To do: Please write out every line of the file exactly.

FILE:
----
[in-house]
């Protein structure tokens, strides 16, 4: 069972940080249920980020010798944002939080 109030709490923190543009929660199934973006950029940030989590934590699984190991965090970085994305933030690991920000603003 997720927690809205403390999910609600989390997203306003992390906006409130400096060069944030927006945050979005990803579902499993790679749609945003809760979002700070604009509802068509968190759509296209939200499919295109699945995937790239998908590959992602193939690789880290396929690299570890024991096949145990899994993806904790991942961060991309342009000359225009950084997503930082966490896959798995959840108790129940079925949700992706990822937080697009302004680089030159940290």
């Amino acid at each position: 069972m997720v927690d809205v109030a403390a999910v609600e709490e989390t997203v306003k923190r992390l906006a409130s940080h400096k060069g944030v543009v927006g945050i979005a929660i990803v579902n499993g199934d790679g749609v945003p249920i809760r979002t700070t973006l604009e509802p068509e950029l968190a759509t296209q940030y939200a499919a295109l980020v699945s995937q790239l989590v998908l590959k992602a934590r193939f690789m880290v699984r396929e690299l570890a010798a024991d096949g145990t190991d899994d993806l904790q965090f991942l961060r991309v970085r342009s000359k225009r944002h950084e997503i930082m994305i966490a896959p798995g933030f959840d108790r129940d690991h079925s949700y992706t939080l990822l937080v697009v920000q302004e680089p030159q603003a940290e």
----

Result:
[in-house]
């Protein structure tokens, strides 16, 4: 069972940080249920980020010798944002939080 109030709490923190543009929660199934973006950029940030989590934590699984190991965090970085994305933030690991920000603003 997720927690809205403390999910609600989390997203306003992390906006409130400096060069944030927006945050979005990803579902499993790679749609945003809760979002700070604009509802068509968190759509296209939200499919295109699945995937790239998908590959992602193939690789880290396929690299570890024991096949145990899994993806904790991942961060991309342009000359225009950084997503930082966490896959798995959840108790129940079925949700992706990822937080697009302004680089030159940290």
């Amino acid at each position: 069972m997720v927690d809205v109030a403390a999910v609600e709490e989390t997203v306003k923190r992390l906006a409130s940080h400096k060069g944030v543009v927006g945050i979005a929660i990803v579902n499993g199934d790679g749609v945003p249920i809760r979002t700070t973006l604009e509802p068509e950029l968190a759509t296209q940030y939200a499919a295109l980020v699945s995937q790239l989590v998908l590959k992602a934590r193939f690789m880290v699984r396929e690299l570890a010798a024991d096949g145990t190991d899994d993806l904790q965090f991942l961060r991309v970085r342009s000359k225009r944002h950084e997503i930082m994305i966490a896959p798995g933030f959840d108790r129940d690991h079925s949700y992706t939080l990822l937080v697009v920000q302004e680089p030159q603003a940290e």